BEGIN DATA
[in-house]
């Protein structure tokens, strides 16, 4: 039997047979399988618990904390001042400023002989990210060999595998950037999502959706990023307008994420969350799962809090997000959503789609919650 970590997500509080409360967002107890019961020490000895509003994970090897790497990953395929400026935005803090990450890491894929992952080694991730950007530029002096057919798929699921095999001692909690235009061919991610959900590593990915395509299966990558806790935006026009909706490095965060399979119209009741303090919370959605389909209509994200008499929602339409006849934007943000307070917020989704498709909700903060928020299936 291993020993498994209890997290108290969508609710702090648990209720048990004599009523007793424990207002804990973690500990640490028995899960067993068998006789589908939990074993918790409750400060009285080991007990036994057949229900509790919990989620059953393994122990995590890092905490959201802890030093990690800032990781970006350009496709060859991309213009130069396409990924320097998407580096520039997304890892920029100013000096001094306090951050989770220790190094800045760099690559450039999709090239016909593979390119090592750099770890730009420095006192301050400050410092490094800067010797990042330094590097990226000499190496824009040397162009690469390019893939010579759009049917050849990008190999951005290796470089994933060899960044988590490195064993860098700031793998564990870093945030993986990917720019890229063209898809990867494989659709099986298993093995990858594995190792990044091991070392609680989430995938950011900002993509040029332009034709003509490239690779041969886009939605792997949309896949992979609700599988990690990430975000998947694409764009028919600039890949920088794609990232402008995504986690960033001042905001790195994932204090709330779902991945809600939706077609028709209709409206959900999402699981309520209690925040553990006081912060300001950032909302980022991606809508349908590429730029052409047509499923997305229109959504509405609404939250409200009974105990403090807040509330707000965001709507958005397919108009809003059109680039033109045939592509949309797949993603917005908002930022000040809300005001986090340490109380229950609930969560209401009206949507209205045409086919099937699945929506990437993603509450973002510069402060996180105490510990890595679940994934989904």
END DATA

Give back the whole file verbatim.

[in-house]
């Protein structure tokens, strides 16, 4: 039997047979399988618990904390001042400023002989990210060999595998950037999502959706990023307008994420969350799962809090997000959503789609919650 970590997500509080409360967002107890019961020490000895509003994970090897790497990953395929400026935005803090990450890491894929992952080694991730950007530029002096057919798929699921095999001692909690235009061919991610959900590593990915395509299966990558806790935006026009909706490095965060399979119209009741303090919370959605389909209509994200008499929602339409006849934007943000307070917020989704498709909700903060928020299936 291993020993498994209890997290108290969508609710702090648990209720048990004599009523007793424990207002804990973690500990640490028995899960067993068998006789589908939990074993918790409750400060009285080991007990036994057949229900509790919990989620059953393994122990995590890092905490959201802890030093990690800032990781970006350009496709060859991309213009130069396409990924320097998407580096520039997304890892920029100013000096001094306090951050989770220790190094800045760099690559450039999709090239016909593979390119090592750099770890730009420095006192301050400050410092490094800067010797990042330094590097990226000499190496824009040397162009690469390019893939010579759009049917050849990008190999951005290796470089994933060899960044988590490195064993860098700031793998564990870093945030993986990917720019890229063209898809990867494989659709099986298993093995990858594995190792990044091991070392609680989430995938950011900002993509040029332009034709003509490239690779041969886009939605792997949309896949992979609700599988990690990430975000998947694409764009028919600039890949920088794609990232402008995504986690960033001042905001790195994932204090709330779902991945809600939706077609028709209709409206959900999402699981309520209690925040553990006081912060300001950032909302980022991606809508349908590429730029052409047509499923997305229109959504509405609404939250409200009974105990403090807040509330707000965001709507958005397919108009809003059109680039033109045939592509949309797949993603917005908002930022000040809300005001986090340490109380229950609930969560209401009206949507209205045409086919099937699945929506990437993603509450973002510069402060996180105490510990890595679940994934989904």